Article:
In the past I would drink rather than eat. I love my teas – all varieties. Now I hardly drink at all. Going to the toilet is a big effort, particularly on my own. 40 minutes for a number 1 is pretty inconvenient, not to mention exhausting. So during the day I have a cup of tea at breakfast and then I don’t drink until everyone is home for the afternoon.

It is probably over-share to make my weight loss journey public. I’m sorry about that. I’ve tried everything else, so I’m hoping having people ‘watch’ me will keep me on track. Weighing myself has always been difficult and I need to see the numbers to stay motivated. Standing on a set of bathroom scales is too hard and chair scales are about $3000. A very good friend of ours builds race cars. He mentioned that he has scales at his workshop that are divided into 4 pieces – each piece goes under each of the 4 wheels. He offered to weigh me on them each week.

Then I had a thought! What if I bought 4 sets of bathroom scales and put each of the wheels of my wheelchair onto one of the scales. Would that work? A couple of messages to and from an engineering friend of mine (the smartest person I’ve ever known- and she’s nice and stunningly beautiful- don’t you hate people like that?) and I had my solution. So it’s off to the shops I go tomorrow to buy 4 sets of bathroom scales.

There are other reasons I need and want to lose weight.

The health and well-being of my family
Getting me in and out of bed, on and off the toilet, on and off the couch, in and out of the car, is all physically demanding for my family. I’m really worried that one of them will hurt themselves lifting me. If Steve hurts his back it means time off work that we can’t afford. I’m going to be disabled for a long time so I need to do everything I can to protect their backs.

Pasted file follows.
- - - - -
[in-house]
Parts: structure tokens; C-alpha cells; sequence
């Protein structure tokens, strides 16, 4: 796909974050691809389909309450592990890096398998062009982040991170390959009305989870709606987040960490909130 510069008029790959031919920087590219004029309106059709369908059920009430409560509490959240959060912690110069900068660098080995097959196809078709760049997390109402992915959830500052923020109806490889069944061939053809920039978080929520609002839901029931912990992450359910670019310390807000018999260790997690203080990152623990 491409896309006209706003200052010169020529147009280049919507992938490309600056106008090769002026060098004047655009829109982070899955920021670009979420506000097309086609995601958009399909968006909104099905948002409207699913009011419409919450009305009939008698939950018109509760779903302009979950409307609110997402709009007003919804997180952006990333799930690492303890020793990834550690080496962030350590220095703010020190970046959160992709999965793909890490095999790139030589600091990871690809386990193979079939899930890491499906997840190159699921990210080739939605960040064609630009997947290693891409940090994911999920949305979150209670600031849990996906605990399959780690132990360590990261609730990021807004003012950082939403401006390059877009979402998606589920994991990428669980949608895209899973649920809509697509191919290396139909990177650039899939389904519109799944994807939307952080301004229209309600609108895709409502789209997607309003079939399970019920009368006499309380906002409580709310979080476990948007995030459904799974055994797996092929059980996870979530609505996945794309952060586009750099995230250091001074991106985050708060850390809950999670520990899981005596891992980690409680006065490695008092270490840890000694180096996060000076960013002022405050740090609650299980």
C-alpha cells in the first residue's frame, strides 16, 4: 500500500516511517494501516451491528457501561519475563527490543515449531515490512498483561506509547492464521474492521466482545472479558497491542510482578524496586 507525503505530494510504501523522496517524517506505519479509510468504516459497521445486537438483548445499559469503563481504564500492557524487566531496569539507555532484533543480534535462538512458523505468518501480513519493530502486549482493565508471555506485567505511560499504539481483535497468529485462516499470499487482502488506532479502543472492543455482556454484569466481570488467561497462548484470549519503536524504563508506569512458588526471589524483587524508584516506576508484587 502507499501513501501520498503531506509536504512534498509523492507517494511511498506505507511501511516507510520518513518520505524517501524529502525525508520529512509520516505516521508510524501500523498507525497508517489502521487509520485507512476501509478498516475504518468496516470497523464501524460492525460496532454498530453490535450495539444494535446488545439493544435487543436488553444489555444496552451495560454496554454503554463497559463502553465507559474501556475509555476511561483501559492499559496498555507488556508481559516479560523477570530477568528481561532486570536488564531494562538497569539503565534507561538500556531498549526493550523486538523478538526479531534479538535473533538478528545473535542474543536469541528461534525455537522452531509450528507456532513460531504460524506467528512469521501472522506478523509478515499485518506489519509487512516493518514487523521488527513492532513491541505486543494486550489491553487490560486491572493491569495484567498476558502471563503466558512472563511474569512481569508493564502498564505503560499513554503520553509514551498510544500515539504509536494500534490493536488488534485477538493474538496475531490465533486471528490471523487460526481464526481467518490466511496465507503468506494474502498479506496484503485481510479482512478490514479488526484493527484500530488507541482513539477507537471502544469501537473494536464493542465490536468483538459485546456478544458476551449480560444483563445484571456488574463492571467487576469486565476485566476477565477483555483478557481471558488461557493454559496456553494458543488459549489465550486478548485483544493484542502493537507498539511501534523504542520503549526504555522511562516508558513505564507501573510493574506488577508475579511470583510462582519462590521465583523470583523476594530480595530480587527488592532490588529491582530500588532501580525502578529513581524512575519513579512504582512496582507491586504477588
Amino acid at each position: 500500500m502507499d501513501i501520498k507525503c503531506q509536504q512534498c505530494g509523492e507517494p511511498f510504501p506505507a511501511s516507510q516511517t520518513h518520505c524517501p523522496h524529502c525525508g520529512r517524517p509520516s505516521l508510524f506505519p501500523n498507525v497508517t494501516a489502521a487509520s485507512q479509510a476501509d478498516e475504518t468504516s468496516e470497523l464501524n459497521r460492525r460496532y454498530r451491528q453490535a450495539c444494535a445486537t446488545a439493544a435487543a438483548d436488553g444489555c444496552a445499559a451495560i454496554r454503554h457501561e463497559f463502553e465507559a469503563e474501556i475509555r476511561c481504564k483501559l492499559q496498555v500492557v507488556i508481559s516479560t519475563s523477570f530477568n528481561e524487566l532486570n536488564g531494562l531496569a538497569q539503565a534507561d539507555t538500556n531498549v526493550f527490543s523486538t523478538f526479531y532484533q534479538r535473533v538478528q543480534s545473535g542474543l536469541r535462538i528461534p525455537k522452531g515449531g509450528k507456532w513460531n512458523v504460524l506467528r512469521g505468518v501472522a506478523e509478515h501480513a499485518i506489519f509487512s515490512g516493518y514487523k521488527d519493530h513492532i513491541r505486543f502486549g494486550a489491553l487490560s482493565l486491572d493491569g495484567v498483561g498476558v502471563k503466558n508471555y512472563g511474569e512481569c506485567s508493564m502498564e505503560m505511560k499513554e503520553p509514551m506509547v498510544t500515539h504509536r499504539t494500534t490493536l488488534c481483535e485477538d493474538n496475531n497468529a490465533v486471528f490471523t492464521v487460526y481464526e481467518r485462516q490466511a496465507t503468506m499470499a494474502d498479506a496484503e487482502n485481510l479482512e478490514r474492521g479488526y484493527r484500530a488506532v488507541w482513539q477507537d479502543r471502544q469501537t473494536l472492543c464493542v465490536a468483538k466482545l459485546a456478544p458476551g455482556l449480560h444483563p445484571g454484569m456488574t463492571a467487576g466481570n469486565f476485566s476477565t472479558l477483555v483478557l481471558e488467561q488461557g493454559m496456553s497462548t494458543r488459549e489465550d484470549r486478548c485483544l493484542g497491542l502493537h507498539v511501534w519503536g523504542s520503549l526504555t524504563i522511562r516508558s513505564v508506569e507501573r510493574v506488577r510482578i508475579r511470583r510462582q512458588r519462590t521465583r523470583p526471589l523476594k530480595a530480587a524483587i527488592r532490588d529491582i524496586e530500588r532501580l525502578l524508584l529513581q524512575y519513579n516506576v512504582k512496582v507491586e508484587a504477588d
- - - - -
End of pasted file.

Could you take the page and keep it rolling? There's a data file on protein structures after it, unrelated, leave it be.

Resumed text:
2. My health
If I continue on my current path, I will end up with significant health issues. I don’t need my life to be more complicated. I also don’t want to burden my family with more carer responsibilities. I also need to set a good example for the kids.

3. Independence
At the moment I am able to take myself to the toilet. This means I can be alone in my home. If I continue to put on weight, I will lose the ability to do that and will need someone around all the time. On weekends when kids are heading in all directions, I can stay home so Steve is free to run around.

4. Making the most of what I’ve got
There are so many things I simply can’t do. I can’t ski, bush walk, swim etc. But I can be there watching my family and sharing these times with them. I mentioned earlier that it is now much harder for my family to get me to places where I can watch them. Why on Earth would I want to limit my ability to be part of family adventures.

5. AppearanceIMG_3946
There are aspects of my appearance that I can’t help. My mouth is paralysed on the left side. So when I talk I look funny. I’m in a wheelchair. My left foot sits on its side. The fingers on my left hand form a fist. But I want to look as good as I can for my kids. I don’t want to be Jabba-the-Hutt on wheels. I’ve also found that the more weight I put on, the less pride I have in my appearance. I want to look after myself and take pride in how I look.

So overall, losing weight will change my life. I want to make it happen this time. So I’m sharing my journey so that I am held accountable. Wish me luck!

In future, I will only post an occasional update on my blog. I will create a tab on my site, and update my weight loss journey there. So you won’t be notified as I update that section. If you are interested in checking my progress you will need to check there. And if you’re not you won’t receive regular emails about it.